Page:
“Penney’s is trying to attract a younger, hipper customer, but frankly its loyal customer base is older, heading into elderly,” writes Katherine Troyer. “The company has dropped many of the brands and clothing styles favored by older people on a budget.”

Another reader identified herself as a senior citizen and bemoaned that J.C. Penney “threw their loyal, mostly older customers out.”

Yet another ex-customer wrote in to complain that the retailer is now dominated by “edgy styles only a 16-year-old can wear.” She added that she’d taken her business to Sears (SHLD) and Kohl’s (KSS).

A Critical Darling, a Popular Failure

We did get a few favorable opinions on the new apparel.

“I’m 56 and love the clothes,” writes Meredith …read more
Source: FULL ARTICLE at DailyFinance

1 Retailer's Bad Apple?

By Chris Hill, The Motley Fool

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The following video is from Friday’s Motley Fool Money roundtable discussion, in which host Chris Hill, and analysts Ron Gross, Jason Moser, and Charly Travers discuss the most influential investing stories of the week.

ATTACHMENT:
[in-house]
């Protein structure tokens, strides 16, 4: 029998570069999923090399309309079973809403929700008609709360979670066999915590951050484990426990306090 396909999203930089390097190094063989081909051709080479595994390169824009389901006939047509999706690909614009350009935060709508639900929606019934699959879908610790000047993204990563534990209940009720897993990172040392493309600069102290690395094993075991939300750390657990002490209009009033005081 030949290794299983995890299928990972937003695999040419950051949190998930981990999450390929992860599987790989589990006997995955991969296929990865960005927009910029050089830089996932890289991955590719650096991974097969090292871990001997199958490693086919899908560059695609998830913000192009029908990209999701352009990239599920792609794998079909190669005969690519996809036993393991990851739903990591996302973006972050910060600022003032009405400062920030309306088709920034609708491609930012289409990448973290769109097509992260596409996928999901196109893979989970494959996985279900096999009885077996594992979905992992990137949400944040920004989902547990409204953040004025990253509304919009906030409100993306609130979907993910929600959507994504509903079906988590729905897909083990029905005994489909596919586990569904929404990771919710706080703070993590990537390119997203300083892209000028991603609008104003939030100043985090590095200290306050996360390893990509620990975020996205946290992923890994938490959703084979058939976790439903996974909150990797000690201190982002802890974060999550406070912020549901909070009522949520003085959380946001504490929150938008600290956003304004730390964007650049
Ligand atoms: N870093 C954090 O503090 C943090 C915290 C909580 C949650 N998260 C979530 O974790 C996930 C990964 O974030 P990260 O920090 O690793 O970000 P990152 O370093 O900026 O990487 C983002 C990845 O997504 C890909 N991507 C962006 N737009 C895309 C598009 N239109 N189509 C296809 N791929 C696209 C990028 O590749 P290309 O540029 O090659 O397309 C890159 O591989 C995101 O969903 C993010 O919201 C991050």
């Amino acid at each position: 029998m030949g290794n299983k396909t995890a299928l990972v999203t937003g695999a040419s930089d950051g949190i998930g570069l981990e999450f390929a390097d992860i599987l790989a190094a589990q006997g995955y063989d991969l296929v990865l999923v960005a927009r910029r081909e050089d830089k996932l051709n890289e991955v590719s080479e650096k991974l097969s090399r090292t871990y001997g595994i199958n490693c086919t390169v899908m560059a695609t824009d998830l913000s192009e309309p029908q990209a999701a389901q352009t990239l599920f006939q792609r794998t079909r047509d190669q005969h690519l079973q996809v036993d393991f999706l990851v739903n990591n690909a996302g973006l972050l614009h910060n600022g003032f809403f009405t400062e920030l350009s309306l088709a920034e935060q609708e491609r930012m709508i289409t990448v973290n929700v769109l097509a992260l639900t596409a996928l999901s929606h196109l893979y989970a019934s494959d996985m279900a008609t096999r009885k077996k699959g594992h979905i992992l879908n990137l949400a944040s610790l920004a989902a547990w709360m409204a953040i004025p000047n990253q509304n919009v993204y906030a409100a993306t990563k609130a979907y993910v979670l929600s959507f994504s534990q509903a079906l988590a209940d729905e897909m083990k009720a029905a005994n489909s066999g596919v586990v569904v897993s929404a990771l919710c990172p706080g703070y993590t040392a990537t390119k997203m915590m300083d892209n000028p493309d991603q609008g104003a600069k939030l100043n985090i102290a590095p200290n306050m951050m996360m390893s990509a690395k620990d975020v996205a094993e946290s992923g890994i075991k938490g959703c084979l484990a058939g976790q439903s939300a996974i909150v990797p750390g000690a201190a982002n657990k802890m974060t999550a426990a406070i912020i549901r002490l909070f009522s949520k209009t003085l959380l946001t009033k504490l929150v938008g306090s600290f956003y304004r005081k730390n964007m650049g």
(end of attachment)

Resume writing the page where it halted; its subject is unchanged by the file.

Shares of retailer J.C. Penney fell more than 15% earlier this week after it was revealed that Vornado Realty Trust sold 10 million shares of J.C. Penney stock. Steven Roth, the head of Vornado Realty Trust, also sits on JCP‘s Board of Directors. J.C. Penny CEO Ron Johnson has been unable to turn the company around. Does Johnson‘s prior success in leading Apple’s retail division translate to J.C. Penney? In this installment of The Motley Fool Money Radio Show, our analysts talk about the future of the embattled retailer.

J.C. Penney has been a train wreck whose comeback always seems just around the next earnings corner, but investors are beginning to doubt that CEO Ron Johnson can weave the same magic that he did at Apple. If you’re wondering whether J.C. Penney is a buy today, you’re invited to claim a copy of The Motley Fool’s must-read report on the company. Learn everything you need to know about JCP‘s turnaround-or lack thereof. Simply click here now for instant access.

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Source: FULL ARTICLE at DailyFinance

Can J.C. Penney Turn Things Around?

By Richard Saintvilus, The Motley Fool